Mayor's Office Press Release

City of Houston Seeks Temporary Restraining Order, Files Lawsuit to Prevent the Texas General Land Office from Illegally Taking Control of Disaster Relief Funds

July 8, 2020 -- Today, Mayor Sylvester Turner announced the City of Houston filed a lawsuit seeking a Temporary Restraining Order and Temporary and Permanent Injunctions against the Texas General Land Office (GLO) and GLO Commissioner George P. Bush. The lawsuit filed in a Travis County State District Court, asks a judge to prevent the GLO from illegally taking control of $1.27 billion in disaster relief funds allocated by the United States Department of Housing and Urban Development (HUD) for the City of Houston’s Hurricane Harvey homeowners assistance program.

"The GLO is playing politics with citizens who need their Harvey damaged homes repaired," Mayor Sylvester Turner said. "I am disappointed the state agency is engaged in an illegal attempt to take control of the funds, without any regard to those who need help."

The City of Houston strongly opposes the GLO’s proposal to eliminate all City-administered CDBG-DR 17 program funding for several reasons.

First, the City’s programs are successful and on schedule. For example, even though the City is only 1.5 years into its six (6) year grant:

  • $446 million (35%) of total funds allocated to the City has already been designated for the specific properties or projects at which the assistance is to be used.
  • $153 million (12%) is already under a signed contract that obligates its use to deliver recovery services, with more contracts being signed on a weekly basis.
  • The City’s Single-Family programs have already fully served 234 homeowners, with another 246 families submitted to or approved by GLO and currently being served. At the current pace, the City will serve 1000 families for each of the next 4 years before the end of the contract, for an estimated total served of 4,480 families.

Second, the City’s programs are better and more appropriate for the citizens of the City than those the GLO has implemented.

Third, the GLO’s proposed amendment violates the terms of its subrecipient agreement.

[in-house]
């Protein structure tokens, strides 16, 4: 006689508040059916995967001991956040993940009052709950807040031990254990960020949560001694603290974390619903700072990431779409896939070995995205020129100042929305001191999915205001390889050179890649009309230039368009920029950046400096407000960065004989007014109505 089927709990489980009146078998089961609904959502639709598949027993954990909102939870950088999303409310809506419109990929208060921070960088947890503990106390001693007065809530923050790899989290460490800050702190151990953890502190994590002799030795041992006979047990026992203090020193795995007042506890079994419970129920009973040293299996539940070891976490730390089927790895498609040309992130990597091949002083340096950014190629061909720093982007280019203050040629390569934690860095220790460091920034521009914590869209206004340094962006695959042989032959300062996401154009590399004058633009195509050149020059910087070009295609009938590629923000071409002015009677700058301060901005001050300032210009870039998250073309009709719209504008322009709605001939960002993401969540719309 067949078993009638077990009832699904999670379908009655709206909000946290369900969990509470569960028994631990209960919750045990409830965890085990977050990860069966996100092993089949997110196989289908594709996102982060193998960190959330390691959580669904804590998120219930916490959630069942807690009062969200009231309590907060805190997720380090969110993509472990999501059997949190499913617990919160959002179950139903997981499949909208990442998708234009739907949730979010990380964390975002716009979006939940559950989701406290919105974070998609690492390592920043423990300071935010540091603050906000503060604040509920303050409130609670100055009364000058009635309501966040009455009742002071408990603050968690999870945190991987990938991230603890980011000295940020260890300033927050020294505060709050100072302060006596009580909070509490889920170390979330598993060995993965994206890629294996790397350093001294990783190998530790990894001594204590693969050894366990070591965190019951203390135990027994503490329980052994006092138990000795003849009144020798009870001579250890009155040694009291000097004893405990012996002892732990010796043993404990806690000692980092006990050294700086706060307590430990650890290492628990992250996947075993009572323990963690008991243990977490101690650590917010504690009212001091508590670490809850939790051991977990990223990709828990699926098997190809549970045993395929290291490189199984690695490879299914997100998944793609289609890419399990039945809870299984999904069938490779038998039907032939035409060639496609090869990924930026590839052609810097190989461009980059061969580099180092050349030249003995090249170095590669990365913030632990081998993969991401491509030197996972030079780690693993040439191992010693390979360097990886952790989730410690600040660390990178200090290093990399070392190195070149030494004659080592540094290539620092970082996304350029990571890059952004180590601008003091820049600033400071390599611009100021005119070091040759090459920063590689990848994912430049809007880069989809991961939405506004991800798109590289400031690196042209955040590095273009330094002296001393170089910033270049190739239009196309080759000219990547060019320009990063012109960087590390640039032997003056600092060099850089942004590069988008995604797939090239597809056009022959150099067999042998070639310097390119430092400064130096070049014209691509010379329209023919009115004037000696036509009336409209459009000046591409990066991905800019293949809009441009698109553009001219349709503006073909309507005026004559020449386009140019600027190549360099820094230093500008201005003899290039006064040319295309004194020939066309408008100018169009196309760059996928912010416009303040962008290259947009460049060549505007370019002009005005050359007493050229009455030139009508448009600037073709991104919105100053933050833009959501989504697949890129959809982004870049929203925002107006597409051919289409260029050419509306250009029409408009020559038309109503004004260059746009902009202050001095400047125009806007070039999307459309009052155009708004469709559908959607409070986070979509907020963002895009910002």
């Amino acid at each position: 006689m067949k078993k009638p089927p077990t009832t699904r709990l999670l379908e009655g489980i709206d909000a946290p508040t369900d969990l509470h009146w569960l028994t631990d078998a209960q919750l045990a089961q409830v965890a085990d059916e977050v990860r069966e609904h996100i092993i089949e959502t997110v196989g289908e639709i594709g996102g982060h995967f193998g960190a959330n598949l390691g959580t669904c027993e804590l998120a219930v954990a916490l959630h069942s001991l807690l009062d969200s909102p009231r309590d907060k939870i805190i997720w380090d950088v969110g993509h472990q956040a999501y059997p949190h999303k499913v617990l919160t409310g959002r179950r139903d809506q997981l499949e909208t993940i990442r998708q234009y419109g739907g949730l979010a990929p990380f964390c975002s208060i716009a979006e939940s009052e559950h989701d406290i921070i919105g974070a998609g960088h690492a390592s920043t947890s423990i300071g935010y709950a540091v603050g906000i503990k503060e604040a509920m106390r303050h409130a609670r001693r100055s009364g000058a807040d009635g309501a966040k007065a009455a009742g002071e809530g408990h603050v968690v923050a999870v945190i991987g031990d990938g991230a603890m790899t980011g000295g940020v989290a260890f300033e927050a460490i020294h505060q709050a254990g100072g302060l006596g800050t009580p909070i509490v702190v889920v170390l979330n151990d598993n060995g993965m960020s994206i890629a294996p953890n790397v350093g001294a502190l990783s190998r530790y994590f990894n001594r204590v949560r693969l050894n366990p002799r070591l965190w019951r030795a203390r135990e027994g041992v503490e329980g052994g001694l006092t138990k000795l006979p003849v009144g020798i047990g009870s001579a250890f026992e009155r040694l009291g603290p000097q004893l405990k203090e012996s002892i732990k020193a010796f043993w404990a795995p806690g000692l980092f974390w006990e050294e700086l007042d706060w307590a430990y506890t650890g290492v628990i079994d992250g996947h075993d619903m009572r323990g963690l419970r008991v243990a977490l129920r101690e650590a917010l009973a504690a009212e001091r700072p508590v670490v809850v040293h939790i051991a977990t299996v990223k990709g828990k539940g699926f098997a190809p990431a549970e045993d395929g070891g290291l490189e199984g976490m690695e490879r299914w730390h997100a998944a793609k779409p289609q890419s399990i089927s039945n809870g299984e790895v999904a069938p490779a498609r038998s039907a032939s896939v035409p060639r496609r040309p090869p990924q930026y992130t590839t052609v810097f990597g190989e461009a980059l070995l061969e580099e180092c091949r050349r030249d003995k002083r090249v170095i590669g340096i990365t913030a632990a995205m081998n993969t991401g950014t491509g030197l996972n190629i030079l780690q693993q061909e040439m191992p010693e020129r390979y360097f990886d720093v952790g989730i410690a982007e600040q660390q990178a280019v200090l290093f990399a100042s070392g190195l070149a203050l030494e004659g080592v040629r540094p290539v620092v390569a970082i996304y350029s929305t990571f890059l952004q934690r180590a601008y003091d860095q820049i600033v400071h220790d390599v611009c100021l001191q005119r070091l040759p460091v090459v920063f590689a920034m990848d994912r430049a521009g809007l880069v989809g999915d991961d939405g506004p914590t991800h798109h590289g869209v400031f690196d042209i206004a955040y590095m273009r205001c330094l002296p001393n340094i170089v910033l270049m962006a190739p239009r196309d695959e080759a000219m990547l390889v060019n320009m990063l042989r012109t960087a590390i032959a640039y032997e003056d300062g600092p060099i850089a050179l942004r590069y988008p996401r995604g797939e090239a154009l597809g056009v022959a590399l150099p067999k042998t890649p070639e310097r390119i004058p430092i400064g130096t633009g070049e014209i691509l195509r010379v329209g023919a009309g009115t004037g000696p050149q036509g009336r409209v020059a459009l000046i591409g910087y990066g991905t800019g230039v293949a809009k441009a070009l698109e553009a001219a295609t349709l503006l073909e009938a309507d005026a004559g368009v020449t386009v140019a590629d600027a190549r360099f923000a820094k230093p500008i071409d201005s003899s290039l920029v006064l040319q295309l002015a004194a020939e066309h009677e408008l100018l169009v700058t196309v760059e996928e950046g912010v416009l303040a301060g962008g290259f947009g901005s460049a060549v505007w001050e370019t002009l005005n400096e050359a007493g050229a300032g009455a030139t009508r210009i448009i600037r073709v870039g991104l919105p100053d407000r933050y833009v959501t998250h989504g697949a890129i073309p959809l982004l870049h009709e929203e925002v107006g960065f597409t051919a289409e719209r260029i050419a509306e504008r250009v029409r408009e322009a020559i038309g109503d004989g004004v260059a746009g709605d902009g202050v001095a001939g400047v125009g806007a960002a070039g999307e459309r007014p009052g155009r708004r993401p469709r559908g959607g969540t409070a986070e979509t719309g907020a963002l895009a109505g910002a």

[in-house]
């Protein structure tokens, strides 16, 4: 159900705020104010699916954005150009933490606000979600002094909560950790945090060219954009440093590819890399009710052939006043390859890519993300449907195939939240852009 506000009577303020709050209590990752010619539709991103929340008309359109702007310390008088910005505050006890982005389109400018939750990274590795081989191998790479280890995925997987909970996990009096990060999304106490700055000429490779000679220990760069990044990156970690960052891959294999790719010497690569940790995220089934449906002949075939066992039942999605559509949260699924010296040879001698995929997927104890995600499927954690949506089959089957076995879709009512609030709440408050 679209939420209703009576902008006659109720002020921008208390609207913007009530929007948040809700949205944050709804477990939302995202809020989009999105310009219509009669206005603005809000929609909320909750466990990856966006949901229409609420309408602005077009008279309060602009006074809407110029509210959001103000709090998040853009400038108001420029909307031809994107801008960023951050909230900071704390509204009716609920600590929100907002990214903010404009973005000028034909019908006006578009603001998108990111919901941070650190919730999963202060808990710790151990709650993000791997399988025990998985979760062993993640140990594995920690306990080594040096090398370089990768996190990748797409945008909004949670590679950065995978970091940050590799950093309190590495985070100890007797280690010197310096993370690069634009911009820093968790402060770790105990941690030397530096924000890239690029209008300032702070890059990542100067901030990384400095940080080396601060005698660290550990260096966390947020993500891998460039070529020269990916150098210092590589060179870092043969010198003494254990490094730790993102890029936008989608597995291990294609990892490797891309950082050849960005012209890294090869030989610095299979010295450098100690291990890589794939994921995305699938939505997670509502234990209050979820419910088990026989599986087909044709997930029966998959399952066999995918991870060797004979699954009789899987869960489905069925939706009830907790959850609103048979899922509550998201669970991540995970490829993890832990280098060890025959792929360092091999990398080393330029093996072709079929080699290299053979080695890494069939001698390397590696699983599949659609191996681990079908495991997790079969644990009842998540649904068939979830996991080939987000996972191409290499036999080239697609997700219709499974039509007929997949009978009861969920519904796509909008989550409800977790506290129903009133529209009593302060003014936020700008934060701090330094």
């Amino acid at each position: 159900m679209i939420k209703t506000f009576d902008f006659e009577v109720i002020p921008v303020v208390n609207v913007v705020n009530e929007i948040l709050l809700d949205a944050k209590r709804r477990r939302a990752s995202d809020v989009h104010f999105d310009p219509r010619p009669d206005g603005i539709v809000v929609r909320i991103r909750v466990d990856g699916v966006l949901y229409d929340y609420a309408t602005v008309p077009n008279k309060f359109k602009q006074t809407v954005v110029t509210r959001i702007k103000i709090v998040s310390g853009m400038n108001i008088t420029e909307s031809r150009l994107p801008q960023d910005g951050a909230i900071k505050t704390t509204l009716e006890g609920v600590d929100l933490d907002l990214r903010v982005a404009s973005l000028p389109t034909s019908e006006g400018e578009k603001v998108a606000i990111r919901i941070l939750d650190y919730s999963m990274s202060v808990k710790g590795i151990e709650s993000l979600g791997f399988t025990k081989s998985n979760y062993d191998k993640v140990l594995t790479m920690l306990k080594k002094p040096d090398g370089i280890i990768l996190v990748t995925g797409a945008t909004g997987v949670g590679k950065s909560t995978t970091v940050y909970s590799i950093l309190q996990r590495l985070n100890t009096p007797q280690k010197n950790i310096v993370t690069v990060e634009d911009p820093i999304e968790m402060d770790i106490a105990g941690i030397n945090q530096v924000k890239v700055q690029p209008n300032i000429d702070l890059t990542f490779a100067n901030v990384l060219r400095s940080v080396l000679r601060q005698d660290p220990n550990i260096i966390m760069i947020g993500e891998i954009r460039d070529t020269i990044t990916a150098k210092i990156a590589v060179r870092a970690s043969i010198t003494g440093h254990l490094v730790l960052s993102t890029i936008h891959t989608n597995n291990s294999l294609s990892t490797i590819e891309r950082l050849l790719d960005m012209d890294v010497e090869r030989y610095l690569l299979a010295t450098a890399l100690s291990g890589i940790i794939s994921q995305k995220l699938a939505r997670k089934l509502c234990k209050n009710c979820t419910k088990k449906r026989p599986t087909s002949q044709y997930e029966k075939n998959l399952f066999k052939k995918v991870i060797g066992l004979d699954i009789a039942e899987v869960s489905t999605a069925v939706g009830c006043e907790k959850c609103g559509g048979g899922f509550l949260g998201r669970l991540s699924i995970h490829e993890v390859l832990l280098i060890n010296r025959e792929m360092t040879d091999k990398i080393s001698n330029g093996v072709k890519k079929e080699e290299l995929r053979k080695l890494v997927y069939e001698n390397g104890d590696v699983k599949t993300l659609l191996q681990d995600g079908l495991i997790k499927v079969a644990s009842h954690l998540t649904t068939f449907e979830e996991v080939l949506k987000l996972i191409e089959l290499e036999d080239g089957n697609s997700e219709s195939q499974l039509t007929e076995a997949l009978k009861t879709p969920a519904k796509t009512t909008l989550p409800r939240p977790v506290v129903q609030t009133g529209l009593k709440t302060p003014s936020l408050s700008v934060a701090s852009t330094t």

Section 2.03 of the Contract provides that amendments to increase or decrease the amount of the subaward must be made by written agreement of the parties and the City has not consented to any reduction in its subaward.

Funding under the Contract has not been reduced or terminated.

  • The City is performing under the terms of the Contract and has not defaulted under the Contract.

Finally, the GLO has demonstrated that it has a difficult time complying with HUD requirements and with establishing and communicating its own bureaucratic and confusing requirements to the City.

Hurricane Harvey made landfall in the Houston area in August 2017. On February 9, 2018, the federal government allocated the total amount of $5.6 billion to the State of Texas for disaster relief efforts related to Hurricane Harvey.

In January 2019, the City entered into a binding contract with the GLO for the City to administer the housing programs to Houstonians for $1.17 billion. After completing a needs analysis to assist the most vulnerable populations affected by Harvey, including low income, disabled individuals and people of color, who are protected by the Fair Housing Act, the City implemented its programs.

In April 2020, Commissioner Bush advised the City that the GLO planned to eliminate all funding to the City under the contract and transfer all responsibility for administering disaster assistance to the City to the GLO – despite the City's significant progress in managing the programs.

The City of Houston asks the court for a declaratory judgment that the GLO cannot eliminate the City's CDBG-DR programs. The GLO's parallel CDBG-DR program in the City is unlawful, and that the City is entitled to reimbursement for its previously approved expenses.

“The City has specifically created its programs to ensure that Houston’s most vulnerable residents are able to recover from Harvey. At the heart of the dispute with the GLO is whether the State will allow local control to meet the community’s priorities or whether the State can override the priority’s set by the local community.”

More information and a copy of the lawsuit is available here.